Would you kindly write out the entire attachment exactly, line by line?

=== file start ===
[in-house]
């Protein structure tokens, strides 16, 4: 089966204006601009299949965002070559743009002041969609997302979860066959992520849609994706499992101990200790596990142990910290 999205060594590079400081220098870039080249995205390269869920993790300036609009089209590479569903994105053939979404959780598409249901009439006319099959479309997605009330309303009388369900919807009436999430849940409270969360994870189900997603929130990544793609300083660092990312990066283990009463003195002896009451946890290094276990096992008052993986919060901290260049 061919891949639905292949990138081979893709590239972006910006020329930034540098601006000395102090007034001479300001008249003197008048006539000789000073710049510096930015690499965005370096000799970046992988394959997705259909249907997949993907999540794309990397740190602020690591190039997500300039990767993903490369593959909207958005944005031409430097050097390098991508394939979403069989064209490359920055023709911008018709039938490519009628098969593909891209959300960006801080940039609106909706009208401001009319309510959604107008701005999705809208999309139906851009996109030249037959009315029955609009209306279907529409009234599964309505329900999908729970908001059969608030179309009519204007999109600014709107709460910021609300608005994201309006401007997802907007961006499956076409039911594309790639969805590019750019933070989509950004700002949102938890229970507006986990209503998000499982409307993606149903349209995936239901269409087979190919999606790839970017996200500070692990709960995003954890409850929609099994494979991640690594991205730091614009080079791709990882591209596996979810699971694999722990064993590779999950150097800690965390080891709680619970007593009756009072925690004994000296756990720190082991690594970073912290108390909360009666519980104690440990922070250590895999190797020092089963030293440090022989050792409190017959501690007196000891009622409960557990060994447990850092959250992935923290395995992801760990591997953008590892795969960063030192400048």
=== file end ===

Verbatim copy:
[in-house]
């Protein structure tokens, strides 16, 4: 089966204006601009299949965002070559743009002041969609997302979860066959992520849609994706499992101990200790596990142990910290 999205060594590079400081220098870039080249995205390269869920993790300036609009089209590479569903994105053939979404959780598409249901009439006319099959479309997605009330309303009388369900919807009436999430849940409270969360994870189900997603929130990544793609300083660092990312990066283990009463003195002896009451946890290094276990096992008052993986919060901290260049 061919891949639905292949990138081979893709590239972006910006020329930034540098601006000395102090007034001479300001008249003197008048006539000789000073710049510096930015690499965005370096000799970046992988394959997705259909249907997949993907999540794309990397740190602020690591190039997500300039990767993903490369593959909207958005944005031409430097050097390098991508394939979403069989064209490359920055023709911008018709039938490519009628098969593909891209959300960006801080940039609106909706009208401001009319309510959604107008701005999705809208999309139906851009996109030249037959009315029955609009209306279907529409009234599964309505329900999908729970908001059969608030179309009519204007999109600014709107709460910021609300608005994201309006401007997802907007961006499956076409039911594309790639969805590019750019933070989509950004700002949102938890229970507006986990209503998000499982409307993606149903349209995936239901269409087979190919999606790839970017996200500070692990709960995003954890409850929609099994494979991640690594991205730091614009080079791709990882591209596996979810699971694999722990064993590779999950150097800690965390080891709680619970007593009756009072925690004994000296756990720190082991690594970073912290108390909360009666519980104690440990922070250590895999190797020092089963030293440090022989050792409190017959501690007196000891009622409960557990060994447990850092959250992935923290395995992801760990591997953008590892795969960063030192400048």